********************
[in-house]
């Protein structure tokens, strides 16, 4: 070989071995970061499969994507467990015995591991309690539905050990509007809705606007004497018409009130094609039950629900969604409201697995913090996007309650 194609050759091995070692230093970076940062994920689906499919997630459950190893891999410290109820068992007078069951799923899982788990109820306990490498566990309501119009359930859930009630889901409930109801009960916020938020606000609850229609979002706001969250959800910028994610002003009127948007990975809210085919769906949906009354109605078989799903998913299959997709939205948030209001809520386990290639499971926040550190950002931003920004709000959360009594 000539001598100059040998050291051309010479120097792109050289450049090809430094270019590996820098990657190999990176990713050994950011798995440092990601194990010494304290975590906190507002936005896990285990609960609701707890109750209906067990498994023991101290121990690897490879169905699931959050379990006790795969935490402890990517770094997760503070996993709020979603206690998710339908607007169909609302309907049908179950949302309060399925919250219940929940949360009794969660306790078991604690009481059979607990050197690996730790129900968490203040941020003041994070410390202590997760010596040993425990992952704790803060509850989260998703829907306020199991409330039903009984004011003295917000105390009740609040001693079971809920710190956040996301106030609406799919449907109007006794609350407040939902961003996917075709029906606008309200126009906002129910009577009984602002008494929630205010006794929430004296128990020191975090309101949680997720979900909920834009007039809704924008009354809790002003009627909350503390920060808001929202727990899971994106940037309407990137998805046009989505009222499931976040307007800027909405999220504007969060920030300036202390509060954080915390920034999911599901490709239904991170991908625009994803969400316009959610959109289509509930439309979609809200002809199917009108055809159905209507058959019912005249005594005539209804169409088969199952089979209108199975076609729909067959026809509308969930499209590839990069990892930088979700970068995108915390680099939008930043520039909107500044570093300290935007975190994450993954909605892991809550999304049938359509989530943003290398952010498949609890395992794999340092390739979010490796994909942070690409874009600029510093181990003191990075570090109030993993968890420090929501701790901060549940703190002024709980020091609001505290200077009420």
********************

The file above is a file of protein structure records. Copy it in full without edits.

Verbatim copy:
[in-house]
């Protein structure tokens, strides 16, 4: 070989071995970061499969994507467990015995591991309690539905050990509007809705606007004497018409009130094609039950629900969604409201697995913090996007309650 194609050759091995070692230093970076940062994920689906499919997630459950190893891999410290109820068992007078069951799923899982788990109820306990490498566990309501119009359930859930009630889901409930109801009960916020938020606000609850229609979002706001969250959800910028994610002003009127948007990975809210085919769906949906009354109605078989799903998913299959997709939205948030209001809520386990290639499971926040550190950002931003920004709000959360009594 000539001598100059040998050291051309010479120097792109050289450049090809430094270019590996820098990657190999990176990713050994950011798995440092990601194990010494304290975590906190507002936005896990285990609960609701707890109750209906067990498994023991101290121990690897490879169905699931959050379990006790795969935490402890990517770094997760503070996993709020979603206690998710339908607007169909609302309907049908179950949302309060399925919250219940929940949360009794969660306790078991604690009481059979607990050197690996730790129900968490203040941020003041994070410390202590997760010596040993425990992952704790803060509850989260998703829907306020199991409330039903009984004011003295917000105390009740609040001693079971809920710190956040996301106030609406799919449907109007006794609350407040939902961003996917075709029906606008309200126009906002129910009577009984602002008494929630205010006794929430004296128990020191975090309101949680997720979900909920834009007039809704924008009354809790002003009627909350503390920060808001929202727990899971994106940037309407990137998805046009989505009222499931976040307007800027909405999220504007969060920030300036202390509060954080915390920034999911599901490709239904991170991908625009994803969400316009959610959109289509509930439309979609809200002809199917009108055809159905209507058959019912005249005594005539209804169409088969199952089979209108199975076609729909067959026809509308969930499209590839990069990892930088979700970068995108915390680099939008930043520039909107500044570093300290935007975190994450993954909605892991809550999304049938359509989530943003290398952010498949609890395992794999340092390739979010490796994909942070690409874009600029510093181990003191990075570090109030993993968890420090929501701790901060549940703190002024709980020091609001505290200077009420």